Ah, déjà vu.

It’s New Year’s resolution time again.

shutterstock_297360362And you’re motivated.  This time around you vow to get organized, save money, exercise more, give up chocolate (OK, let’s not get carried away) and write the great American novel.

Then you stick to those resolutions like glue—for about two weeks.

Sound familiar?

We’ve all felt the sting of disappointment after breaking a promise to ourselves, which can lead to feelings of anxiety and helplessness. But it doesn’t have to be all or nothing.  “It’s important to remember that the New Year isn’t meant to serve as a catalyst for sweeping character changes,” reports the American Psychological Association. “It is a time for people to reflect on their past year’s behavior and promise to make positive lifestyle changes.”

With that in mind, give yourself a break—and check out five tips for reaching your goals:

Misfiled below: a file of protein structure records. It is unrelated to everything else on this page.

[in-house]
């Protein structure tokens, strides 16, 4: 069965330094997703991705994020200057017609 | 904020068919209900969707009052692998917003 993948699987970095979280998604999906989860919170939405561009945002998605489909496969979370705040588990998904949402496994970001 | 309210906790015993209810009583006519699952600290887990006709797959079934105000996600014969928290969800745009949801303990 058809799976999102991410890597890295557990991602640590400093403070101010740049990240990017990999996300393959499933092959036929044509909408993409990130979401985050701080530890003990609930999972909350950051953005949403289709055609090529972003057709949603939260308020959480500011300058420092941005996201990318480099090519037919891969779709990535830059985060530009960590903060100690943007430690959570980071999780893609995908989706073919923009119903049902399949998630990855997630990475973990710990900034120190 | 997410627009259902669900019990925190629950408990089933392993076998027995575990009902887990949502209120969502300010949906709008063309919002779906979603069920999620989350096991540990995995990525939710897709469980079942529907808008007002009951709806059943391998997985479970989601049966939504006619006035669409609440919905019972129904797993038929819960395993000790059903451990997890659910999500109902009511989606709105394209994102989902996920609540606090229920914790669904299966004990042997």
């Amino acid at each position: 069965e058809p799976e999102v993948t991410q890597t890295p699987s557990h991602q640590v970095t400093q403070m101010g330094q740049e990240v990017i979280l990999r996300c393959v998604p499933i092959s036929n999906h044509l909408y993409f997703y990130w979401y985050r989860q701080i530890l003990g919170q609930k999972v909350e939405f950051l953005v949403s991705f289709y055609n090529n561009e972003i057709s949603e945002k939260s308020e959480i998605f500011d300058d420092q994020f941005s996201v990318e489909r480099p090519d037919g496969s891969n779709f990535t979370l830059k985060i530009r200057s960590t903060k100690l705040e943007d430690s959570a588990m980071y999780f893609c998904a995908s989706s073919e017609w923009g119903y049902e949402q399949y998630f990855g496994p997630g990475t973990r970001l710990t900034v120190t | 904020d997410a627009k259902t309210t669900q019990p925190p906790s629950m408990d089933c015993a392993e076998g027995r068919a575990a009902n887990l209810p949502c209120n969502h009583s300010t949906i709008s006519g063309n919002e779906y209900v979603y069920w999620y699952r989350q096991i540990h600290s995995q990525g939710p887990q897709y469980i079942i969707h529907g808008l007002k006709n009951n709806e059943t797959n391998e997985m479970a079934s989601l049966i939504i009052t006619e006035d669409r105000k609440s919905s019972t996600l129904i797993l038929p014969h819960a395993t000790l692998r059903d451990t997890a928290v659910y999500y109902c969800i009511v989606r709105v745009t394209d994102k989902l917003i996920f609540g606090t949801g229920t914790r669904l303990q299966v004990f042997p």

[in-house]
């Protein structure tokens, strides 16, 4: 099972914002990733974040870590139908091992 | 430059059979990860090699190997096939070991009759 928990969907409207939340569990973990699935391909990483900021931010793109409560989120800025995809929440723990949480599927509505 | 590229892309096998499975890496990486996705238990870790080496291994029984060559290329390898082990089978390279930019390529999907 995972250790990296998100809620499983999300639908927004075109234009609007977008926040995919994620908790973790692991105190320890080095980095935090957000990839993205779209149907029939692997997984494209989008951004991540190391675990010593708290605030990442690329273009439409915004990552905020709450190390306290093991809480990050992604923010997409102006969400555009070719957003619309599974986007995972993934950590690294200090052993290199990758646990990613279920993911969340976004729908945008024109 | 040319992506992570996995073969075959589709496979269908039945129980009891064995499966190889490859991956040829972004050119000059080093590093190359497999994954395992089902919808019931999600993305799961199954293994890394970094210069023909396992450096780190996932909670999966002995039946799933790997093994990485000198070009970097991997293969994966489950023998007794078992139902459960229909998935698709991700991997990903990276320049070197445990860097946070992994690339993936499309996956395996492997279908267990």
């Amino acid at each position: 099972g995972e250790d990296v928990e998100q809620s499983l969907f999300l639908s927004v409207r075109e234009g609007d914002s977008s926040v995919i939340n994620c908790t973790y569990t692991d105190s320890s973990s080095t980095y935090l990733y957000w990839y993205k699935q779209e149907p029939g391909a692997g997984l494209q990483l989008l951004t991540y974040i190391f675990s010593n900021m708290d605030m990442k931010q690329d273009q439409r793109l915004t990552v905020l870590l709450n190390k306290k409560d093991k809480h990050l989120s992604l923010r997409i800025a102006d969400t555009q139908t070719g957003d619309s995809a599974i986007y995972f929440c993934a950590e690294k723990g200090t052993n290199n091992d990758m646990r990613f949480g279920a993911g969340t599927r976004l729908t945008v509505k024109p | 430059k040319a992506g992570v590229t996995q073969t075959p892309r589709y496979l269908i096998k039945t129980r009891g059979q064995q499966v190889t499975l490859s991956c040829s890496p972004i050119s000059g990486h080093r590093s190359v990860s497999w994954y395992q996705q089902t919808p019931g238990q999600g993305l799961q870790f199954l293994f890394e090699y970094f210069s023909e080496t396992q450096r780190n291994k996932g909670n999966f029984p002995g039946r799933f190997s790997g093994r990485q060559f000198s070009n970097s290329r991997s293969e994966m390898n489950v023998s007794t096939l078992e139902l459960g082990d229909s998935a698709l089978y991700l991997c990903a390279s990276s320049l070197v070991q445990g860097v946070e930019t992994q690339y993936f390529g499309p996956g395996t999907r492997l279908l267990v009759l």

• MAKE THEM REALISTIC: By setting goals that are attainable, you’re more apt to keep them. Want to start working out? Aiming for three days a week at the gym is realistic, while declaring seven days a week is likely a recipe for failure.
  • TACKLE A GOAL AT A TIME: If you try to change everything all at once, you’re bound to become overwhelmed, which often leads to stagnation. Start with one resolution and once you’ve accomplished it, you’ll be motivated by your success to take on another.
  • BE PATIENT: No one’s perfect. If you fall off the wagon, don’t give up—get back on. It takes time to develop negative behaviors and patterns, and it will take time to reverse them. (Rome wasn’t built in a day.) Reach out for support if needed by talking to a friend, family member or therapist.
  • REWARD YOURSELF: Get motivated by treating yourself for jobs well done. Set mini goals as you work toward the big one, with rewards such as a manicure or day at the beach. Just beware of self-sabotage. If you’re dieting, for example, don’t reward yourself with a pint of Ben & Jerrys.
  • DON’T GIVE UP: Keep going, no matter what. Remember, you are in charge—and you’ve got this!

Want more inspiration? Check out the following links.

Psych Central 

American Psychological Association